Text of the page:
Australian New South Wales Fifteen Pence or Dump

A 19th century Australian New South Wales Fifteen Pence or Dump, estimated at £5000-7000 at Noonans two-day sale of Coins and Historical Medals February 6-7.

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Oxfam volunteer and coin enthusiast John Turner looked through the bag of coins and spotted a possible rare coin.

After research it was taken to Noonans Mayfair for a second opinion where it was confirmed that it was an early 19th century Australian New South Wales Fifteen Pence or Dump.

Turner said: “I started collecting British coins when I was a teenager (some time ago now!) and more latterly also British Empire money, so I had some knowledge to build on, but I have learned a lot from volunteering!”

In April last year he was asked to sort donations of loose material in bags at the Orpington shop. Most of the objects were what he described as holiday money but a few items required some research. However, he did not at first recognise one small silver-grey coloured example which was inscribed New South Wales 1813 Fifteen Pence.

He researched online and found that it was likely to be one of the earliest Australian coins.

Governor Lachlan Macquarie of the New South Wales Penal Colony bought 40,000 Spanish Silver Dollars in 1812 to solve a currency shortage.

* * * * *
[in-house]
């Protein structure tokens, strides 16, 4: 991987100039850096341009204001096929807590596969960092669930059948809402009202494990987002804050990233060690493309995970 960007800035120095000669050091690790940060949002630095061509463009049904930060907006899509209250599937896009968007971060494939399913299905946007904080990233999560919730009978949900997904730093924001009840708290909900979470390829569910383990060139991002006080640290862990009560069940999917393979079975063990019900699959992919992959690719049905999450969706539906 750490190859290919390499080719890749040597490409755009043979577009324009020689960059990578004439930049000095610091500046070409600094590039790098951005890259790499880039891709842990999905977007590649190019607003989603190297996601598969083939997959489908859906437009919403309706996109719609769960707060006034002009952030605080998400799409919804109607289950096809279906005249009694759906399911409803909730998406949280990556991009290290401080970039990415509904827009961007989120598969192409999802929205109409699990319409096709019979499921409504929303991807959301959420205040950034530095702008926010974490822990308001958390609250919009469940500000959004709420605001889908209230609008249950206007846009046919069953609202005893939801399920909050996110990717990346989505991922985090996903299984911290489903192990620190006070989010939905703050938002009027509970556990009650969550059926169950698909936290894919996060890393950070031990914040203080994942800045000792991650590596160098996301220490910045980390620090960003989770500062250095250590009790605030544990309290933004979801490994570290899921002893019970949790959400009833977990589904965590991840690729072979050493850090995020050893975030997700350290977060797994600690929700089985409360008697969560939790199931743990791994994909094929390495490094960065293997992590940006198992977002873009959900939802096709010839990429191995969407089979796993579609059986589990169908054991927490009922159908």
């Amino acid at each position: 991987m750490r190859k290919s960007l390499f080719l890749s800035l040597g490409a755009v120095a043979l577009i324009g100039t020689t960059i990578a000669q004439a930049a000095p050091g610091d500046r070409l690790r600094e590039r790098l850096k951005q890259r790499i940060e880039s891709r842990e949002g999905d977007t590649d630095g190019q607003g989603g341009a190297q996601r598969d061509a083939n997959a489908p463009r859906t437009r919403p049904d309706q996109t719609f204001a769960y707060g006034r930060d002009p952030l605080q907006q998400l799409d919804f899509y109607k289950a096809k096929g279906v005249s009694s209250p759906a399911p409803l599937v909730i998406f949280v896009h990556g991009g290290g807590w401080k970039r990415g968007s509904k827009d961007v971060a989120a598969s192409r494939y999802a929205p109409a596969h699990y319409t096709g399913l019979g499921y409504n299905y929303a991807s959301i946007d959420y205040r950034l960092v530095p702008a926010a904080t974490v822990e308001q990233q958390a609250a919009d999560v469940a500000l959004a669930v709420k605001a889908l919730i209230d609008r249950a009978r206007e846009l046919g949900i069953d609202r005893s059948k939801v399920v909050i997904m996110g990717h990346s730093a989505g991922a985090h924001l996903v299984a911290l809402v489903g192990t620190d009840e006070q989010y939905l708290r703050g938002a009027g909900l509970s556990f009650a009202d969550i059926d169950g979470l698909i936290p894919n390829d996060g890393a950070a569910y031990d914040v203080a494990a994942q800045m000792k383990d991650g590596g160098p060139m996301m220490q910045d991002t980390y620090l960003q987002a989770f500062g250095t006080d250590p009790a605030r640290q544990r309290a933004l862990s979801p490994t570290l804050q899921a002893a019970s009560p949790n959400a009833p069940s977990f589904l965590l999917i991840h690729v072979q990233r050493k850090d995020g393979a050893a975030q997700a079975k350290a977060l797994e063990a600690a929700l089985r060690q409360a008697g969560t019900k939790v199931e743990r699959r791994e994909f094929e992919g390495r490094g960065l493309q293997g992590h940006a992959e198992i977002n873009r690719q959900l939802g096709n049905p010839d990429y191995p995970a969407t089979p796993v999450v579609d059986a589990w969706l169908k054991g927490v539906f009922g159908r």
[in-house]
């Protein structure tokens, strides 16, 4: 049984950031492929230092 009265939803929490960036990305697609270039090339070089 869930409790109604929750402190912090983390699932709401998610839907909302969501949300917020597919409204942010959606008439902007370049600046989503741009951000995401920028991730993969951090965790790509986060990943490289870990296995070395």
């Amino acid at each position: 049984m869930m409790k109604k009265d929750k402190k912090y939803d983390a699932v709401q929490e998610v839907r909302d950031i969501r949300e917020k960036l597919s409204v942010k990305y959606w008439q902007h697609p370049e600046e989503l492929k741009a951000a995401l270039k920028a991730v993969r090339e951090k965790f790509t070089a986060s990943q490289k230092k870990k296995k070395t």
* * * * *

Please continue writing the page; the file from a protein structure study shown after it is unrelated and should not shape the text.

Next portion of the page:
Convicted forger William Henshall was hired to make the coins and cut a hole in the centre of each one to prevent them leaving the colony.

The resulting 'donut' was then stamped with the words New South Wales, the value Five Shillings and the date 1813 to create Australia's first coin.

The disc removed from the centre became known as the 1813 Colonial Dump, with a value of 15 pence (of which Oxfam’s coin is an example).

Withdrawn from circulation in 1829, most 'Holey Dollars' and 'Dumps' were sold as bullion and melted down.

A great discovery

Shelley Hitch, valuer at Oxfam, said: “The Orpington area manager passed the coin to me as she knew I had a relationship with several auction houses and Noonans kindly don’t charge Oxfam any commission. Volunteers like John are so valuable to Oxfam, and this is a great discovery. It means even more to know that the money raised will go towards vital funds to help tackle poverty across the globe.”

The bags from Orpington had not been marked as eligible for Gift Aid, so Oxfam had no way of tracing the donor.

The coin is now estimated at £5000-7000 and will be offered at Noonans two-day sale of Coins and Historical Medals February 6-7.

A number of Holey Dollars have come to auction over the years. Read about ATG’s report on Australian Holey Dollars here.